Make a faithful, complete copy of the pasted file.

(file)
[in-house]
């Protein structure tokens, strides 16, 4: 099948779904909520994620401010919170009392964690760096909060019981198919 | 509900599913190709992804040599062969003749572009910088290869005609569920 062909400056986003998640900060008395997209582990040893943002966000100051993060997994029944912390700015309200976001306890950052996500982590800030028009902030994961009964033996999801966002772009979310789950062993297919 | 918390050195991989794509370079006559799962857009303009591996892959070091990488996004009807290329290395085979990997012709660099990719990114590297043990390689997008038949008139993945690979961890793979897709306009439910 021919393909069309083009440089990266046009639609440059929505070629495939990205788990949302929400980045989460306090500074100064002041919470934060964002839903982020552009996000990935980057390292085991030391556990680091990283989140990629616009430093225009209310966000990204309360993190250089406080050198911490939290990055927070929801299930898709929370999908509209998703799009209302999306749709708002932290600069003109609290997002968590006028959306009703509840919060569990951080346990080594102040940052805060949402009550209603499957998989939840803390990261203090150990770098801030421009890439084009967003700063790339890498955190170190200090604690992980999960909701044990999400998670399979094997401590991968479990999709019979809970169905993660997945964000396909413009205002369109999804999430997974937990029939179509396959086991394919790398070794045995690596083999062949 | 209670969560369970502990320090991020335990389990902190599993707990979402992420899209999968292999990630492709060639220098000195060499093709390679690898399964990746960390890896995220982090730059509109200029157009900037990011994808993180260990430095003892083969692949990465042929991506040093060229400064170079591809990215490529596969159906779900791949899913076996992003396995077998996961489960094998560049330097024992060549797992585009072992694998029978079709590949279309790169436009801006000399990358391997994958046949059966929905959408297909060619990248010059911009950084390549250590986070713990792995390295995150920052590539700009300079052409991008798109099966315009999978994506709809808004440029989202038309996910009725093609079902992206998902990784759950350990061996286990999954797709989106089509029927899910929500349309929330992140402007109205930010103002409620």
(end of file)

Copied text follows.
[in-house]
């Protein structure tokens, strides 16, 4: 099948779904909520994620401010919170009392964690760096909060019981198919 | 509900599913190709992804040599062969003749572009910088290869005609569920 062909400056986003998640900060008395997209582990040893943002966000100051993060997994029944912390700015309200976001306890950052996500982590800030028009902030994961009964033996999801966002772009979310789950062993297919 | 918390050195991989794509370079006559799962857009303009591996892959070091990488996004009807290329290395085979990997012709660099990719990114590297043990390689997008038949008139993945690979961890793979897709306009439910 021919393909069309083009440089990266046009639609440059929505070629495939990205788990949302929400980045989460306090500074100064002041919470934060964002839903982020552009996000990935980057390292085991030391556990680091990283989140990629616009430093225009209310966000990204309360993190250089406080050198911490939290990055927070929801299930898709929370999908509209998703799009209302999306749709708002932290600069003109609290997002968590006028959306009703509840919060569990951080346990080594102040940052805060949402009550209603499957998989939840803390990261203090150990770098801030421009890439084009967003700063790339890498955190170190200090604690992980999960909701044990999400998670399979094997401590991968479990999709019979809970169905993660997945964000396909413009205002369109999804999430997974937990029939179509396959086991394919790398070794045995690596083999062949 | 209670969560369970502990320090991020335990389990902190599993707990979402992420899209999968292999990630492709060639220098000195060499093709390679690898399964990746960390890896995220982090730059509109200029157009900037990011994808993180260990430095003892083969692949990465042929991506040093060229400064170079591809990215490529596969159906779900791949899913076996992003396995077998996961489960094998560049330097024992060549797992585009072992694998029978079709590949279309790169436009801006000399990358391997994958046949059966929905959408297909060619990248010059911009950084390549250590986070713990792995390295995150920052590539700009300079052409991008798109099966315009999978994506709809808004440029989202038309996910009725093609079902992206998902990784759950350990061996286990999954797709989106089509029927899910929500349309929330992140402007109205930010103002409620």